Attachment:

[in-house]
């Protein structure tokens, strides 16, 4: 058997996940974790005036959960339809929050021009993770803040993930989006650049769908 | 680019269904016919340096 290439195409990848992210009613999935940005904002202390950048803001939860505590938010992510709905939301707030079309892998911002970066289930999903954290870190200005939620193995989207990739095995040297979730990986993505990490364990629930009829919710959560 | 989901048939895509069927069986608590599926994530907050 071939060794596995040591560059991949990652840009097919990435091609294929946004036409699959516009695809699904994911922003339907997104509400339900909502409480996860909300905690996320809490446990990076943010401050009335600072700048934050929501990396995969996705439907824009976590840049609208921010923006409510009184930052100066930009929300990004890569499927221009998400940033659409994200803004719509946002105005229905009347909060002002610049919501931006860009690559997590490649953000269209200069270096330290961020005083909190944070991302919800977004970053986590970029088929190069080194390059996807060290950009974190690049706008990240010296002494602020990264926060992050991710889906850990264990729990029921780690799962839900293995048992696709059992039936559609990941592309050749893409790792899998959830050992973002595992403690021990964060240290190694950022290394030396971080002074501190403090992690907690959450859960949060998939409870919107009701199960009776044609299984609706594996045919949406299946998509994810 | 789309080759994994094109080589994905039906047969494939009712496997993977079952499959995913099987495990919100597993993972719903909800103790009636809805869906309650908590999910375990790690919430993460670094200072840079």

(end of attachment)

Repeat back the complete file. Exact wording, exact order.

[in-house]
């Protein structure tokens, strides 16, 4: 058997996940974790005036959960339809929050021009993770803040993930989006650049769908 | 680019269904016919340096 290439195409990848992210009613999935940005904002202390950048803001939860505590938010992510709905939301707030079309892998911002970066289930999903954290870190200005939620193995989207990739095995040297979730990986993505990490364990629930009829919710959560 | 989901048939895509069927069986608590599926994530907050 071939060794596995040591560059991949990652840009097919990435091609294929946004036409699959516009695809699904994911922003339907997104509400339900909502409480996860909300905690996320809490446990990076943010401050009335600072700048934050929501990396995969996705439907824009976590840049609208921010923006409510009184930052100066930009929300990004890569499927221009998400940033659409994200803004719509946002105005229905009347909060002002610049919501931006860009690559997590490649953000269209200069270096330290961020005083909190944070991302919800977004970053986590970029088929190069080194390059996807060290950009974190690049706008990240010296002494602020990264926060992050991710889906850990264990729990029921780690799962839900293995048992696709059992039936559609990941592309050749893409790792899998959830050992973002595992403690021990964060240290190694950022290394030396971080002074501190403090992690907690959450859960949060998939409870919107009701199960009776044609299984609706594996045919949406299946998509994810 | 789309080759994994094109080589994905039906047969494939009712496997993977079952499959995913099987495990919100597993993972719903909800103790009636809805869906309650908590999910375990790690919430993460670094200072840079």